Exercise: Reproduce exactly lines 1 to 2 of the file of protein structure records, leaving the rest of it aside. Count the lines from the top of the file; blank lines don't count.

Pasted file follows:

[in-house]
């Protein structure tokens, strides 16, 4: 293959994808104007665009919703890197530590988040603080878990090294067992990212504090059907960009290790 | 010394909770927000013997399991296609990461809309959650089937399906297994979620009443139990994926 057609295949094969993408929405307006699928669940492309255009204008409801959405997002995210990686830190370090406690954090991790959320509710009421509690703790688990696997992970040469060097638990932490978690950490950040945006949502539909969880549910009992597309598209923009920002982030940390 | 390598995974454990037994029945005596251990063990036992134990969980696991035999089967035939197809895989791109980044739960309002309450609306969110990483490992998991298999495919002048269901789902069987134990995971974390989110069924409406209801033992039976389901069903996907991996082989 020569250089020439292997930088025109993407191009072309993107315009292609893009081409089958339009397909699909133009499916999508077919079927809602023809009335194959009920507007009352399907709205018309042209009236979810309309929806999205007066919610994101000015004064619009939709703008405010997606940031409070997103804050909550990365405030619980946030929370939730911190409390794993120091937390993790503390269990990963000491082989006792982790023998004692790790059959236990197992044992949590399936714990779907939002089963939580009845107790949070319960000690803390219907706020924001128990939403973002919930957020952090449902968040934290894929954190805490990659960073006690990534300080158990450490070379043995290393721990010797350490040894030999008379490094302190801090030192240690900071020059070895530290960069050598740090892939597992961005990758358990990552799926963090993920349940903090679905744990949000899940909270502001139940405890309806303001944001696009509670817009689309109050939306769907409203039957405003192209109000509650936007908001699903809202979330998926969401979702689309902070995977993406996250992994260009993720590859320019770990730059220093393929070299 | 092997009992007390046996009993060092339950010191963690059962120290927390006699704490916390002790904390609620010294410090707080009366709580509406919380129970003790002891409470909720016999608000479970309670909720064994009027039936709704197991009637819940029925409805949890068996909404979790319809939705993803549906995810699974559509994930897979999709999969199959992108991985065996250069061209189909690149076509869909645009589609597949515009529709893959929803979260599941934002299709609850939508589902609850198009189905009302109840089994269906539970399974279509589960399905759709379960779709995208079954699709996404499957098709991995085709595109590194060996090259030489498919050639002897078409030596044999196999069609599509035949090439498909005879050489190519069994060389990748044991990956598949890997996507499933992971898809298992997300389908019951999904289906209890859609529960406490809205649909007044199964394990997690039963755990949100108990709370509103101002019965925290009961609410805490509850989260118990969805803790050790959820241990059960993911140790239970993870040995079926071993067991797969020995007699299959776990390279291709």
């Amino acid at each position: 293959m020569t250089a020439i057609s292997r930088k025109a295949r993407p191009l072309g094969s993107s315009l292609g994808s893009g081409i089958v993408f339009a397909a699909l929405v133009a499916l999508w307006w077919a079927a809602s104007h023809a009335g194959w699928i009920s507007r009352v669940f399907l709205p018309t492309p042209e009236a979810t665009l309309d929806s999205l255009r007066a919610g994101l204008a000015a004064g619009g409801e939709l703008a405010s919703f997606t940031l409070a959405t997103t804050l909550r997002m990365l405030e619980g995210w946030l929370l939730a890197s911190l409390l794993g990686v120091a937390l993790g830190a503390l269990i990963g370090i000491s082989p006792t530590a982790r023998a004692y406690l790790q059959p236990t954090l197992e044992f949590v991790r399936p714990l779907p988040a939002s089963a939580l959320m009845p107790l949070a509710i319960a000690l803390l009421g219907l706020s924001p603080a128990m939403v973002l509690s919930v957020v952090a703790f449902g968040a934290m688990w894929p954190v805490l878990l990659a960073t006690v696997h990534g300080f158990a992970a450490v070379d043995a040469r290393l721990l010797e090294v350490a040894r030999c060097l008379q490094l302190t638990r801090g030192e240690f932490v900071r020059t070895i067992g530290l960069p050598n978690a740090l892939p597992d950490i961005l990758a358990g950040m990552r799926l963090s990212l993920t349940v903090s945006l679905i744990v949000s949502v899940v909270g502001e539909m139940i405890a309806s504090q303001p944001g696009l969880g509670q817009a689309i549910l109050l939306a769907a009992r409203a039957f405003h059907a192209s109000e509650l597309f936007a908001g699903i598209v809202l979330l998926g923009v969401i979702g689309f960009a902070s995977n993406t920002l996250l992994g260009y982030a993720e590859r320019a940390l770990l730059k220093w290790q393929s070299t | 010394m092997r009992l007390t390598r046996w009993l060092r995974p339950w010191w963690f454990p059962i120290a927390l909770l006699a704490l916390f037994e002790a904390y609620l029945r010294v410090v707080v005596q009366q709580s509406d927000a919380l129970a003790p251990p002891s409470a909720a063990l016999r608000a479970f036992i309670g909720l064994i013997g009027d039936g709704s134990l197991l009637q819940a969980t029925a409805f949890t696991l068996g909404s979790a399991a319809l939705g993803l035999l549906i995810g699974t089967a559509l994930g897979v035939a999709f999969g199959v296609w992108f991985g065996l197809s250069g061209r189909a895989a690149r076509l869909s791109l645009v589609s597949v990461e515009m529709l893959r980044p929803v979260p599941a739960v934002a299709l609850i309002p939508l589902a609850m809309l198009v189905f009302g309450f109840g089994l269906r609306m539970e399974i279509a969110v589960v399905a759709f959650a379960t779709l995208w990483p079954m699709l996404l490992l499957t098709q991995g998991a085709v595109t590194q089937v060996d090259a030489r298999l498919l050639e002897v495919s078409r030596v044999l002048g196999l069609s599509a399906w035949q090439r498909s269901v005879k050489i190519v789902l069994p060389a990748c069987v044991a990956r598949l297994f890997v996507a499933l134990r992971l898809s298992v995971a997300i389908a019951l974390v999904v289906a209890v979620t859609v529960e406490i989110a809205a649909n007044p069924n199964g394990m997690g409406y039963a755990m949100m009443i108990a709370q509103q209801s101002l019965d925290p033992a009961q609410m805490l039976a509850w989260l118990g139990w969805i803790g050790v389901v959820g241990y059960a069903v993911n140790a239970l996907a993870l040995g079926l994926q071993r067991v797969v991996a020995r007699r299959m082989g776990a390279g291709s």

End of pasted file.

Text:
[in-house]
């Protein structure tokens, strides 16, 4: 293959994808104007665009919703890197530590988040603080878990090294067992990212504090059907960009290790 | 010394909770927000013997399991296609990461809309959650089937399906297994979620009443139990994926 057609295949094969993408929405307006699928669940492309255009204008409801959405997002995210990686830190370090406690954090991790959320509710009421509690703790688990696997992970040469060097638990932490978690950490950040945006949502539909969880549910009992597309598209923009920002982030940390 | 390598995974454990037994029945005596251990063990036992134990969980696991035999089967035939197809895989791109980044739960309002309450609306969110990483490992998991298999495919002048269901789902069987134990995971974390989110069924409406209801033992039976389901069903996907991996082989 020569250089020439292997930088025109993407191009072309993107315009292609893009081409089958339009397909699909133009499916999508077919079927809602023809009335194959009920507007009352399907709205018309042209009236979810309309929806999205007066919610994101000015004064619009939709703008405010997606940031409070997103804050909550990365405030619980946030929370939730911190409390794993120091937390993790503390269990990963000491082989006792982790023998004692790790059959236990197992044992949590399936714990779907939002089963939580009845107790949070319960000690803390219907706020924001128990939403973002919930957020952090449902968040934290894929954190805490990659960073006690990534300080158990450490070379043995290393721990010797350490040894030999008379490094302190801090030192240690900071020059070895530290960069050598740090892939597992961005990758358990990552799926963090993920349940903090679905744990949000899940909270502001139940405890309806303001944001696009509670817009689309109050939306769907409203039957405003192209109000509650936007908001699903809202979330998926969401979702689309902070995977993406996250992994260009993720590859320019770990730059220093393929070299 | 092997009992007390046996009993060092339950010191963690059962120290927390006699704490916390002790904390609620010294410090707080009366709580509406919380129970003790002891409470909720016999608000479970309670909720064994009027039936709704197991009637819940029925409805949890068996909404979790319809939705993803549906995810699974559509994930897979999709999969199959992108991985065996250069061209189909690149076509869909645009589609597949515009529709893959929803979260599941934002299709609850939508589902609850198009189905009302109840089994269906539970399974279509589960399905759709379960779709995208079954699709996404499957098709991995085709595109590194060996090259030489498919050639002897078409030596044999196999069609599509035949090439498909005879050489190519069994060389990748044991990956598949890997996507499933992971898809298992997300389908019951999904289906209890859609529960406490809205649909007044199964394990997690039963755990949100108990709370509103101002019965925290009961609410805490509850989260118990969805803790050790959820241990059960993911140790239970993870040995079926071993067991797969020995007699299959776990390279291709």